Tilray Inc. nearly doubled its revenue as losses mounted ahead of Canadian legalization of recreational cannabis, the pot producer revealed Tuesday in an earnings report.
shares dropped more than 5% in after-hours trading immediately after results were posted Tuesday afternoon, but headed back up quickly and were trading higher in the extended session minutes later — as of 5:33 p.m. Eastern time the stock was down $1.2%. That type of volatility is not unusual for the stock, which closed with a 1.7% loss at $111.15.
The Canada-based company reported net losses of $18.7 million for the third quarter, which amounts to 20 cents a share, widening from $1.8 million, or 2 cents a share, in the year-earlier period. Excluding items such as stock-based compensation, which resulted in an $11.2 million charge in the quarter, the company lost $7.5 million, or 8 cents a share.
Tilray’s sales and marketing expenses more than doubled compared with last year’s third quarter, and general and administrative expenses also more than doubled as the company ramped up for Canadian legalization. The four analysts polled by FactSet who cover Tilray expected a net loss of 12 cents a share on sales of $10.1 million.
Tilray revenue increased 86% to $10 million from the year before. Medical cannabis demand, as well as markets outside Canada and sales to other licensed producers within Canada, accounted for most of the revenue growth. The company doubled the amount of weed it sold to 1,613 kilograms, from 684 kilograms in the year-earlier period. Bulk sales to other licensed producers made up 50% of revenue, Chief Financial Officer Mark Castaneda said in the conference call Tuesday.
Average per-gram weed prices dropped to $6.21 from $7.53, which the company said was because it sold more pot in bulk than the prior year. The company said its production run rate is roughly 33 metric tons.
In the conference call, Chief Executive Brendan Kennedy said the company did not make any sales to the adult-use market in Canada within the third quarter. But executives said that the company’s October sales were “off to a good start” and that none of the Canadian weed companies can keep up with recreational demand. Other issues, such as the provincial wholesalers not having proper licensing, also contributed to the supply issues across the country.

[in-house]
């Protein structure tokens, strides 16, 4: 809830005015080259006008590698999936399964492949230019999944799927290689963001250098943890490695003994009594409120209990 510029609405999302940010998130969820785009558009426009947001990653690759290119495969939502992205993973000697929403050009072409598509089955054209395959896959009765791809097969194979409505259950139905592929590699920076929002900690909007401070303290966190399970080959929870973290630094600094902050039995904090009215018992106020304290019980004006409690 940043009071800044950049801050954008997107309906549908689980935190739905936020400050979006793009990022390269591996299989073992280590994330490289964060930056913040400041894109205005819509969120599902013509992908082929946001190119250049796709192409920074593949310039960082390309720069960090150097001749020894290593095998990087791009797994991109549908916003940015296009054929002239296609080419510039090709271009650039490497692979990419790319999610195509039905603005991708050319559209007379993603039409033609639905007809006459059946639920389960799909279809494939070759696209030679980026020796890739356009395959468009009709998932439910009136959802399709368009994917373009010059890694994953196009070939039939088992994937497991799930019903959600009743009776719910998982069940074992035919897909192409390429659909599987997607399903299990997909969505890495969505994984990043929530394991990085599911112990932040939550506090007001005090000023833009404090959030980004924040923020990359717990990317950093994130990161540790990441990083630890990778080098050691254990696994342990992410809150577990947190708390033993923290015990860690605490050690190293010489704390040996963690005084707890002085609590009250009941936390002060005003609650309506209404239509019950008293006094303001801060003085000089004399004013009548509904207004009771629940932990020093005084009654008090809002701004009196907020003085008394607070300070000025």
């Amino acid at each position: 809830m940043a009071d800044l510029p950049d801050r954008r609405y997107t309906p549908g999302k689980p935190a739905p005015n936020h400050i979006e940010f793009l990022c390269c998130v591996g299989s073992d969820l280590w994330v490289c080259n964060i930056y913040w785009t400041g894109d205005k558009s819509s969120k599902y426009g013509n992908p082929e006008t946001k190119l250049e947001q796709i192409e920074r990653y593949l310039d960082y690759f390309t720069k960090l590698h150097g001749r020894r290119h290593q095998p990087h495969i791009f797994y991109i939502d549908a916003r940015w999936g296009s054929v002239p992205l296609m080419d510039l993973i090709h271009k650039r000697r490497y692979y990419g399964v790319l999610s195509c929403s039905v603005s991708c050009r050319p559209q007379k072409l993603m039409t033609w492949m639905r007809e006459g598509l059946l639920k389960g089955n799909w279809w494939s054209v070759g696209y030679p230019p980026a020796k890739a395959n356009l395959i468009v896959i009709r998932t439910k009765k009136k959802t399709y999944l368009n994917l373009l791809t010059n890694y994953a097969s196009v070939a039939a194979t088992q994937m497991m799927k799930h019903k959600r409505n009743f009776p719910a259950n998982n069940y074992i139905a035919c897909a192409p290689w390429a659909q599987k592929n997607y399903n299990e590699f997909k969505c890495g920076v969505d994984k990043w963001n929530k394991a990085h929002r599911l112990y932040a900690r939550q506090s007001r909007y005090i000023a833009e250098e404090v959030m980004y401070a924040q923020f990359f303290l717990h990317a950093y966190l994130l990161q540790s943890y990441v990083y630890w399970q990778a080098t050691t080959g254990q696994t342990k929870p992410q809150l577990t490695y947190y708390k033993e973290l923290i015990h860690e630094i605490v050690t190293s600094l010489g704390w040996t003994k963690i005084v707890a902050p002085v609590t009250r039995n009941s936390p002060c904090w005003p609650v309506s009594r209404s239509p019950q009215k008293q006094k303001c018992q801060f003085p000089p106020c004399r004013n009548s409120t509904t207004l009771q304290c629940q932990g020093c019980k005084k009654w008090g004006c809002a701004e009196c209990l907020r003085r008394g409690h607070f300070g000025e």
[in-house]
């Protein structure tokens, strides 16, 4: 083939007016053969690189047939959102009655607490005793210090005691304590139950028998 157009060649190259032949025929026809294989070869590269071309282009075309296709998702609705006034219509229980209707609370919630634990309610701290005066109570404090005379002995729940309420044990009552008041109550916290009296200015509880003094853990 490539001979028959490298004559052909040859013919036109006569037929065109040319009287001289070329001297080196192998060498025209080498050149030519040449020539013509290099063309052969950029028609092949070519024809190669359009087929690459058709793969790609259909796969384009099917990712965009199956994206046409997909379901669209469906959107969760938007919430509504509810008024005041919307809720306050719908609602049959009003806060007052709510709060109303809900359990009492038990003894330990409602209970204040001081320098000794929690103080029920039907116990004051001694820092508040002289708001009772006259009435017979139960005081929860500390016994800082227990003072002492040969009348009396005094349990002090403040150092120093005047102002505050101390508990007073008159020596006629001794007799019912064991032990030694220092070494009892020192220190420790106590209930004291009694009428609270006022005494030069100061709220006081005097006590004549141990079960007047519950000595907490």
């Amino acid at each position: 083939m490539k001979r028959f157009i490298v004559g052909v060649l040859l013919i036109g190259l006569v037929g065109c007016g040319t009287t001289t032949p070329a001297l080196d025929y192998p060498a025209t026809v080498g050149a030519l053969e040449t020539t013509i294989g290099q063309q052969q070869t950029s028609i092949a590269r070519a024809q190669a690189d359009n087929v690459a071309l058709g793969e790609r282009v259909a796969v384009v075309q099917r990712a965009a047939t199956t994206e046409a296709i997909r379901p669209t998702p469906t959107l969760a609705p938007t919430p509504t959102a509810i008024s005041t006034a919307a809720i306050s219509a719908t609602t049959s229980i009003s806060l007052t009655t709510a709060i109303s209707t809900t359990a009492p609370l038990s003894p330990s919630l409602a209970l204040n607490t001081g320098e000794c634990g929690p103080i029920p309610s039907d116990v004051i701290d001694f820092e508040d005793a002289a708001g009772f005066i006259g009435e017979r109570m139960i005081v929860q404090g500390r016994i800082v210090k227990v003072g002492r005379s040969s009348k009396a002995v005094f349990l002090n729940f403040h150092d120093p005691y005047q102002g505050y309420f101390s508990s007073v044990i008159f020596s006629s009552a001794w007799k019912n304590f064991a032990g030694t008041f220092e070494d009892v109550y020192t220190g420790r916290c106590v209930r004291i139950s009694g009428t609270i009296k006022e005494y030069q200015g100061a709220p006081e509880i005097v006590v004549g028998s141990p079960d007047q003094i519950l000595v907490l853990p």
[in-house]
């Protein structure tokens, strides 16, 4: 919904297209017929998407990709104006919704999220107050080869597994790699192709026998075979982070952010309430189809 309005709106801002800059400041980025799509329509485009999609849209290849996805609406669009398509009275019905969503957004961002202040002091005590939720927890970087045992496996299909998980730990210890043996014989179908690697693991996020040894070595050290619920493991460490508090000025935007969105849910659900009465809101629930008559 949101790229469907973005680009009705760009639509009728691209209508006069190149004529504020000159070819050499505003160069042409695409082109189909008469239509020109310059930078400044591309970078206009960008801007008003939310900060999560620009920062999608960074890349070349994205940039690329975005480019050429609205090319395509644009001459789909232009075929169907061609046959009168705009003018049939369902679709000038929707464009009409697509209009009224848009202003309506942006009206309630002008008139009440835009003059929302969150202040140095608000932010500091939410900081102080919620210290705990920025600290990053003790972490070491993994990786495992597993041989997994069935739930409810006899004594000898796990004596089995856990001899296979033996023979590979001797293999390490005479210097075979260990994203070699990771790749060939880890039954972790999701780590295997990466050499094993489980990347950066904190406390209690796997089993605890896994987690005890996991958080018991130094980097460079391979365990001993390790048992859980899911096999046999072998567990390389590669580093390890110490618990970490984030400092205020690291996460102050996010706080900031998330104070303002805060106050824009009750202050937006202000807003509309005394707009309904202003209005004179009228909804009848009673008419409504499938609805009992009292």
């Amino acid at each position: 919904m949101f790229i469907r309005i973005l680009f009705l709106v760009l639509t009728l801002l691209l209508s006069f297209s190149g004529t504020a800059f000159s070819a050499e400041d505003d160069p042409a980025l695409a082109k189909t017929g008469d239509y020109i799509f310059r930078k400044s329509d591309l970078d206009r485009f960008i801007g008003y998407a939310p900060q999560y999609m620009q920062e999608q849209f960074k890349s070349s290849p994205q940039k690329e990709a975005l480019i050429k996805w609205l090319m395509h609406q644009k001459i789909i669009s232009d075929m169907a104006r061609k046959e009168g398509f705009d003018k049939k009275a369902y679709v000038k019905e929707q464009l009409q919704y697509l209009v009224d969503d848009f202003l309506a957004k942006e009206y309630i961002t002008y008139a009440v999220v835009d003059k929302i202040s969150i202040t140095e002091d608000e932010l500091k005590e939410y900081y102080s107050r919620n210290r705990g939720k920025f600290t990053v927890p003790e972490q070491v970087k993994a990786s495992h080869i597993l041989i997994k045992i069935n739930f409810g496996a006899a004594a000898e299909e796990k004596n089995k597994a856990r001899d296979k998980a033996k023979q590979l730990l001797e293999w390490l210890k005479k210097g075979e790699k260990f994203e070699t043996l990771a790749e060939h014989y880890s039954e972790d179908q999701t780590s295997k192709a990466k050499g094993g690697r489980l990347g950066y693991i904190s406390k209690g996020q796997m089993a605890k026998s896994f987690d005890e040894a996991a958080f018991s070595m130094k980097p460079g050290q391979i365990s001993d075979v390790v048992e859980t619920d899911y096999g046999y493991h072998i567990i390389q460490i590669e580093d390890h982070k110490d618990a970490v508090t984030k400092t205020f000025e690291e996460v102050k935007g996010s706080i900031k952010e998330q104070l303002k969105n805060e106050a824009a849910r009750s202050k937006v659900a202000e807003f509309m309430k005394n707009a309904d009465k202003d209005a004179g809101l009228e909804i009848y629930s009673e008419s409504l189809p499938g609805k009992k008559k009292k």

To meet the widely anticipated supply shortages, Kennedy said Tilray considered buying from third parties but it wasn’t able to obtain product because the weed didn’t meet Tilray’s quality standards, and there was much less supply available because many licensed producers had been exaggerating their capacity and metric-ton production.
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“We are in the early stages of achieving our growth potential and our team continues to strategically execute on disciplined operational initiatives and investments to support Tilray’s long-term, sustainable growth as the pace of legalization continues to accelerate around the world,” Kennedy said. “Going forward, the demand for our products is strong and we remain committed to expanding our leadership in the global medical and adult use cannabis markets.”
Tilray said that it added the Canadian province of Prince Edward Island to its roster of supply agreements, bringing the total to eight of the country’s 13 provinces and territories. The company’s High Park Farms received a license from Health Canada to sell weed during the quarter.
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The company also raised an additional $435 million in net financing from a convertible bond issue and touted the expansion of its global medical business and clinical trials, such as one at the University of California San Diego Center for Medicinal Cannabis Research related to essential tremor.
In the conference call, Kennedy also pointed to several positive political developments in the U.S. that may pave the way for cannabis-friendly legislation under the next Congress.
Tilray is the third bellwether cannabis company to report earnings this week, after Aurora Cannabis Inc.
posted results Monday and Cronos Group Inc.
issued earnings early Tuesday. Canopy Growth Corp.
Canada’s largest producer, is set to report earnings Wednesday before the opening bell.
In its conference call Monday, Aurora executives said it had sold Ontario, the country’s most populous province, 30% of its total supply. Overall it sold 2,676 kilograms of pot in the September quarter.